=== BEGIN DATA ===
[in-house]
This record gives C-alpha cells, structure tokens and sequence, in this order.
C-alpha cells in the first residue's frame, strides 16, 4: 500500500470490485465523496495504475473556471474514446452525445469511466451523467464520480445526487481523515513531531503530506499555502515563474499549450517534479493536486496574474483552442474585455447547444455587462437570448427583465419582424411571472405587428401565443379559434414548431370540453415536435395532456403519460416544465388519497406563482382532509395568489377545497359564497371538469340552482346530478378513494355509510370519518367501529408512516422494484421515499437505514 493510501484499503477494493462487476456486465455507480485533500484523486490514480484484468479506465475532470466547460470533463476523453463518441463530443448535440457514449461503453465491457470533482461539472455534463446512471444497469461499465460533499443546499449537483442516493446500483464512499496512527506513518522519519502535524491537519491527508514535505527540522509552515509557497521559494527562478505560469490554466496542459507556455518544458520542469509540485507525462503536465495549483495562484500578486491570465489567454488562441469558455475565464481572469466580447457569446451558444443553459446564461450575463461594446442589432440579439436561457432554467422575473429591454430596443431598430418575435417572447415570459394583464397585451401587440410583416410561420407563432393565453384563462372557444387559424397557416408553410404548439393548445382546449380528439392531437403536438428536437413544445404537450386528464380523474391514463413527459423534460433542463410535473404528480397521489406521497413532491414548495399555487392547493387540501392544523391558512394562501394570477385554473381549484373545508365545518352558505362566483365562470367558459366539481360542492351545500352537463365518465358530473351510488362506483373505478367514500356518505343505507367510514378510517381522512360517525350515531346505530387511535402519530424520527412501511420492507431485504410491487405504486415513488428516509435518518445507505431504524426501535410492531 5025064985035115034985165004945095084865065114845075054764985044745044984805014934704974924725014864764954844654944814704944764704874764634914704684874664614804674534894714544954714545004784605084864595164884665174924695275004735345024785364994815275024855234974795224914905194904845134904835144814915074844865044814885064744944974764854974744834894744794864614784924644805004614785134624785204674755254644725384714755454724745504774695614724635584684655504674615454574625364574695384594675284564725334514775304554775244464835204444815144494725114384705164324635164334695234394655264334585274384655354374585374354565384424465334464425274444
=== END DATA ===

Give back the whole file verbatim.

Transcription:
[in-house]
This record gives C-alpha cells, structure tokens and sequence, in this order.
C-alpha cells in the first residue's frame, strides 16, 4: 500500500470490485465523496495504475473556471474514446452525445469511466451523467464520480445526487481523515513531531503530506499555502515563474499549450517534479493536486496574474483552442474585455447547444455587462437570448427583465419582424411571472405587428401565443379559434414548431370540453415536435395532456403519460416544465388519497406563482382532509395568489377545497359564497371538469340552482346530478378513494355509510370519518367501529408512516422494484421515499437505514 493510501484499503477494493462487476456486465455507480485533500484523486490514480484484468479506465475532470466547460470533463476523453463518441463530443448535440457514449461503453465491457470533482461539472455534463446512471444497469461499465460533499443546499449537483442516493446500483464512499496512527506513518522519519502535524491537519491527508514535505527540522509552515509557497521559494527562478505560469490554466496542459507556455518544458520542469509540485507525462503536465495549483495562484500578486491570465489567454488562441469558455475565464481572469466580447457569446451558444443553459446564461450575463461594446442589432440579439436561457432554467422575473429591454430596443431598430418575435417572447415570459394583464397585451401587440410583416410561420407563432393565453384563462372557444387559424397557416408553410404548439393548445382546449380528439392531437403536438428536437413544445404537450386528464380523474391514463413527459423534460433542463410535473404528480397521489406521497413532491414548495399555487392547493387540501392544523391558512394562501394570477385554473381549484373545508365545518352558505362566483365562470367558459366539481360542492351545500352537463365518465358530473351510488362506483373505478367514500356518505343505507367510514378510517381522512360517525350515531346505530387511535402519530424520527412501511420492507431485504410491487405504486415513488428516509435518518445507505431504524426501535410492531 5025064985035115034985165004945095084865065114845075054764985044745044984805014934704974924725014864764954844654944814704944764704874764634914704684874664614804674534894714544954714545004784605084864595164884665174924695275004735345024785364994815275024855234974795224914905194904845134904835144814915074844865044814885064744944974764854974744834894744794864614784924644805004614785134624785204674755254644725384714755454724745504774695614724635584684655504674615454574625364574695384594675284564725334514775304554775244464835204444815144494725114384705164324635164334695234394655264334585274384655354374585374354565384424465334464425274444